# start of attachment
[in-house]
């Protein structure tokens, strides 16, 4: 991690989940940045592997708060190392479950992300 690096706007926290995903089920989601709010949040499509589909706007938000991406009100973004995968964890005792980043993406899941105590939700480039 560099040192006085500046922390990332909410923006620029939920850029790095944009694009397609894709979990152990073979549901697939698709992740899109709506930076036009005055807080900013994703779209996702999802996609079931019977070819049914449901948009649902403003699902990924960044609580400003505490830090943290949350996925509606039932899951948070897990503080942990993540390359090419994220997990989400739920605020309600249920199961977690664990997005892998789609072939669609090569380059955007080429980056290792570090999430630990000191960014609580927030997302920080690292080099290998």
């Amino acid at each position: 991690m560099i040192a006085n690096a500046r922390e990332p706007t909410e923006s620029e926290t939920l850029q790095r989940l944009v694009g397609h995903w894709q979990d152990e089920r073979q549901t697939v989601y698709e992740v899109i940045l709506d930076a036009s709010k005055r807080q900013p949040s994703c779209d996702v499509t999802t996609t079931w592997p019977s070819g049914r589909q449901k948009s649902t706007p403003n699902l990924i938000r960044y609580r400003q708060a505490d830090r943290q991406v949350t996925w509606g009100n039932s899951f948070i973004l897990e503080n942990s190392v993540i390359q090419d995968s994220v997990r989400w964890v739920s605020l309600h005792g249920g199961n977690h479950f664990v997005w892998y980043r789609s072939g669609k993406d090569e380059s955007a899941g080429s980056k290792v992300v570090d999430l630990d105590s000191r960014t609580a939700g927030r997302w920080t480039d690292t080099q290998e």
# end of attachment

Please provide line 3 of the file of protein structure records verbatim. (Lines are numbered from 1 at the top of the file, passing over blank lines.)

């Amino acid at each position: 991690m560099i040192a006085n690096a500046r922390e990332p706007t909410e923006s620029e926290t939920l850029q790095r989940l944009v694009g397609h995903w894709q979990d152990e089920r073979q549901t697939v989601y698709e992740v899109i940045l709506d930076a036009s709010k005055r807080q900013p949040s994703c779209d996702v499509t999802t996609t079931w592997p019977s070819g049914r589909q449901k948009s649902t706007p403003n699902l990924i938000r960044y609580r400003q708060a505490d830090r943290q991406v949350t996925w509606g009100n039932s899951f948070i973004l897990e503080n942990s190392v993540i390359q090419d995968s994220v997990r989400w964890v739920s605020l309600h005792g249920g199961n977690h479950f664990v997005w892998y980043r789609s072939g669609k993406d090569e380059s955007a899941g080429s980056k290792v992300v570090d999430l630990d105590s000191r960014t609580a939700g927030r997302w920080t480039d690292t080099q290998e």